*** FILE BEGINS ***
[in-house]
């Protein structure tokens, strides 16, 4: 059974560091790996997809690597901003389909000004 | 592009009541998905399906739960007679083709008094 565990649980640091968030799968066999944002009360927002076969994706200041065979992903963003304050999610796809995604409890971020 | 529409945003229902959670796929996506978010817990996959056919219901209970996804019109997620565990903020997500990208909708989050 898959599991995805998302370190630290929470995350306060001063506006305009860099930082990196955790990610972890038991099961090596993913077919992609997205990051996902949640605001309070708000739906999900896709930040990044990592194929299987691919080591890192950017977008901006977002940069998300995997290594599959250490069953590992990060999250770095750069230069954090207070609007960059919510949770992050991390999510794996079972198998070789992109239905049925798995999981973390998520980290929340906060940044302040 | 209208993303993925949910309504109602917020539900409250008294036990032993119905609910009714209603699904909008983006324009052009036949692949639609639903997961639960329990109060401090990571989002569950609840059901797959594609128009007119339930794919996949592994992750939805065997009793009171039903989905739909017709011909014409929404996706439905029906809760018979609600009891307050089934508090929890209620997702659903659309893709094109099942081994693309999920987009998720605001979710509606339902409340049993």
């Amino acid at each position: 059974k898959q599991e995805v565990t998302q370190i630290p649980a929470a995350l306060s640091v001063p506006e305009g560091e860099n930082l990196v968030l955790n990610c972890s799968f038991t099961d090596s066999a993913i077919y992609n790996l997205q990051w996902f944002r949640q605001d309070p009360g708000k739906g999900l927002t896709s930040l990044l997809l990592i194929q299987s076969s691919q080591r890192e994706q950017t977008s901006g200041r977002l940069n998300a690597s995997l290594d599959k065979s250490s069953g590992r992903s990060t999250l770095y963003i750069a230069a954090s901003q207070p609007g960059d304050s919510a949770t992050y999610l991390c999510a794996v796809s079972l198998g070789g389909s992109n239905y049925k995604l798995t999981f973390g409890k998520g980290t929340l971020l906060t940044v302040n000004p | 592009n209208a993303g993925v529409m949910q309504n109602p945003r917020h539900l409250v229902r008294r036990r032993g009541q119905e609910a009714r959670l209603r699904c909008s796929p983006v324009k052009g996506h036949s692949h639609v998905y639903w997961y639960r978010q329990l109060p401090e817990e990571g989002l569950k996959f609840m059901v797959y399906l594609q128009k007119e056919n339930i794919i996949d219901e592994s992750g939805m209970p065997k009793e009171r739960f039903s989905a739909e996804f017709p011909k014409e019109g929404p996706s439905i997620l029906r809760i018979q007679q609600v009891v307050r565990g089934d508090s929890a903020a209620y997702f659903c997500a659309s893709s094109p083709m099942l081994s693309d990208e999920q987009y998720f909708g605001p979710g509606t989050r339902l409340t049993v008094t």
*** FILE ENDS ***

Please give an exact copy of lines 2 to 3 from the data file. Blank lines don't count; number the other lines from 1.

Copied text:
């Protein structure tokens, strides 16, 4: 059974560091790996997809690597901003389909000004 | 592009009541998905399906739960007679083709008094 565990649980640091968030799968066999944002009360927002076969994706200041065979992903963003304050999610796809995604409890971020 | 529409945003229902959670796929996506978010817990996959056919219901209970996804019109997620565990903020997500990208909708989050 898959599991995805998302370190630290929470995350306060001063506006305009860099930082990196955790990610972890038991099961090596993913077919992609997205990051996902949640605001309070708000739906999900896709930040990044990592194929299987691919080591890192950017977008901006977002940069998300995997290594599959250490069953590992990060999250770095750069230069954090207070609007960059919510949770992050991390999510794996079972198998070789992109239905049925798995999981973390998520980290929340906060940044302040 | 209208993303993925949910309504109602917020539900409250008294036990032993119905609910009714209603699904909008983006324009052009036949692949639609639903997961639960329990109060401090990571989002569950609840059901797959594609128009007119339930794919996949592994992750939805065997009793009171039903989905739909017709011909014409929404996706439905029906809760018979609600009891307050089934508090929890209620997702659903659309893709094109099942081994693309999920987009998720605001979710509606339902409340049993």
């Amino acid at each position: 059974k898959q599991e995805v565990t998302q370190i630290p649980a929470a995350l306060s640091v001063p506006e305009g560091e860099n930082l990196v968030l955790n990610c972890s799968f038991t099961d090596s066999a993913i077919y992609n790996l997205q990051w996902f944002r949640q605001d309070p009360g708000k739906g999900l927002t896709s930040l990044l997809l990592i194929q299987s076969s691919q080591r890192e994706q950017t977008s901006g200041r977002l940069n998300a690597s995997l290594d599959k065979s250490s069953g590992r992903s990060t999250l770095y963003i750069a230069a954090s901003q207070p609007g960059d304050s919510a949770t992050y999610l991390c999510a794996v796809s079972l198998g070789g389909s992109n239905y049925k995604l798995t999981f973390g409890k998520g980290t929340l971020l906060t940044v302040n000004p | 592009n209208a993303g993925v529409m949910q309504n109602p945003r917020h539900l409250v229902r008294r036990r032993g009541q119905e609910a009714r959670l209603r699904c909008s796929p983006v324009k052009g996506h036949s692949h639609v998905y639903w997961y639960r978010q329990l109060p401090e817990e990571g989002l569950k996959f609840m059901v797959y399906l594609q128009k007119e056919n339930i794919i996949d219901e592994s992750g939805m209970p065997k009793e009171r739960f039903s989905a739909e996804f017709p011909k014409e019109g929404p996706s439905i997620l029906r809760i018979q007679q609600v009891v307050r565990g089934d508090s929890a903020a209620y997702f659903c997500a659309s893709s094109p083709m099942l081994s693309d990208e999920q987009y998720f909708g605001p979710g509606t989050r339902l409340t049993v008094t």